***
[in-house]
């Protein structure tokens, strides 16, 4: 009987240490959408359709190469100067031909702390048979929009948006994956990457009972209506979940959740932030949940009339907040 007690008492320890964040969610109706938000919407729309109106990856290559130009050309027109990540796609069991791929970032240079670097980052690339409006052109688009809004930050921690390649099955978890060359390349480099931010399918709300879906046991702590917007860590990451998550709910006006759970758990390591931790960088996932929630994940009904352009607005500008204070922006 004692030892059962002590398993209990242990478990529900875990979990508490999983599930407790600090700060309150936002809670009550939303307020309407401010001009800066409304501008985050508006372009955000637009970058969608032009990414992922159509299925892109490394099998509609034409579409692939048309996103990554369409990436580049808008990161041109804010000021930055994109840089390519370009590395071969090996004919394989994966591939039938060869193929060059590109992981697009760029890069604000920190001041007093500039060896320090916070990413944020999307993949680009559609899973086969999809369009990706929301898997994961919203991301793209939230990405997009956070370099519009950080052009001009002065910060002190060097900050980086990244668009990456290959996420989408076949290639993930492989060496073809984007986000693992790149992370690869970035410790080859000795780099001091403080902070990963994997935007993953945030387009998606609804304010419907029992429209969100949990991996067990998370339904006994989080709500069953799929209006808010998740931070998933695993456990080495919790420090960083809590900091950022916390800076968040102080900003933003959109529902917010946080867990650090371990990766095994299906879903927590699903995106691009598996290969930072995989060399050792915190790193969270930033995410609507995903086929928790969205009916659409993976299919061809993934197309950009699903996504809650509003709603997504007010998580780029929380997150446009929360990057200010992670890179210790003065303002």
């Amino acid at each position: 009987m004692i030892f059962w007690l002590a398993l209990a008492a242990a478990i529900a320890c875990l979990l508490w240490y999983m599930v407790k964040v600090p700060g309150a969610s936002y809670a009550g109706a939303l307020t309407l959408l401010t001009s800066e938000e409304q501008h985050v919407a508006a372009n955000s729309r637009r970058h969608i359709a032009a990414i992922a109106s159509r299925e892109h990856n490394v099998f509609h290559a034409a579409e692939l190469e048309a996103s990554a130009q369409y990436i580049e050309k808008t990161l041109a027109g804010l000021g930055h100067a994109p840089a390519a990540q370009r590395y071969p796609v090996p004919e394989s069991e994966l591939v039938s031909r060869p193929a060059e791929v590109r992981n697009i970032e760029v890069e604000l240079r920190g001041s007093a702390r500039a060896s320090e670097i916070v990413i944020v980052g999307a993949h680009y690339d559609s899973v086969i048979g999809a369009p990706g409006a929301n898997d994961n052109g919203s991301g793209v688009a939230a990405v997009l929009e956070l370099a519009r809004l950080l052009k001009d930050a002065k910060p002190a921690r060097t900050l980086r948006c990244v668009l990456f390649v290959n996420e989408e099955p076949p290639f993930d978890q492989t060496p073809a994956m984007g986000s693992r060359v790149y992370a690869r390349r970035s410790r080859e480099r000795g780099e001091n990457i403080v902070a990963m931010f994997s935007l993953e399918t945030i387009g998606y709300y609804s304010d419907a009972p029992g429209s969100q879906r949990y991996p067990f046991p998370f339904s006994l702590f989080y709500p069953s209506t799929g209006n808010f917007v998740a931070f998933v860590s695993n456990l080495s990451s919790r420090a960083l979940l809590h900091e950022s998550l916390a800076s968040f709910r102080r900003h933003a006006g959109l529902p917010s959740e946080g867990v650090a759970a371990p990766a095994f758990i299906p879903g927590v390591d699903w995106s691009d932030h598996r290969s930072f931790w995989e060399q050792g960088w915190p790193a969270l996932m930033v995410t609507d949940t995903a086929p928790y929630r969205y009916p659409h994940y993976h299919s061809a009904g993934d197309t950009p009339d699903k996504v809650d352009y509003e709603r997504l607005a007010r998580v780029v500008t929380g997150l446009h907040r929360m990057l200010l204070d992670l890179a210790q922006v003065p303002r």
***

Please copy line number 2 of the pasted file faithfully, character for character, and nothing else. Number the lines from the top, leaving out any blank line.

């Protein structure tokens, strides 16, 4: 009987240490959408359709190469100067031909702390048979929009948006994956990457009972209506979940959740932030949940009339907040 007690008492320890964040969610109706938000919407729309109106990856290559130009050309027109990540796609069991791929970032240079670097980052690339409006052109688009809004930050921690390649099955978890060359390349480099931010399918709300879906046991702590917007860590990451998550709910006006759970758990390591931790960088996932929630994940009904352009607005500008204070922006 004692030892059962002590398993209990242990478990529900875990979990508490999983599930407790600090700060309150936002809670009550939303307020309407401010001009800066409304501008985050508006372009955000637009970058969608032009990414992922159509299925892109490394099998509609034409579409692939048309996103990554369409990436580049808008990161041109804010000021930055994109840089390519370009590395071969090996004919394989994966591939039938060869193929060059590109992981697009760029890069604000920190001041007093500039060896320090916070990413944020999307993949680009559609899973086969999809369009990706929301898997994961919203991301793209939230990405997009956070370099519009950080052009001009002065910060002190060097900050980086990244668009990456290959996420989408076949290639993930492989060496073809984007986000693992790149992370690869970035410790080859000795780099001091403080902070990963994997935007993953945030387009998606609804304010419907029992429209969100949990991996067990998370339904006994989080709500069953799929209006808010998740931070998933695993456990080495919790420090960083809590900091950022916390800076968040102080900003933003959109529902917010946080867990650090371990990766095994299906879903927590699903995106691009598996290969930072995989060399050792915190790193969270930033995410609507995903086929928790969205009916659409993976299919061809993934197309950009699903996504809650509003709603997504007010998580780029929380997150446009929360990057200010992670890179210790003065303002």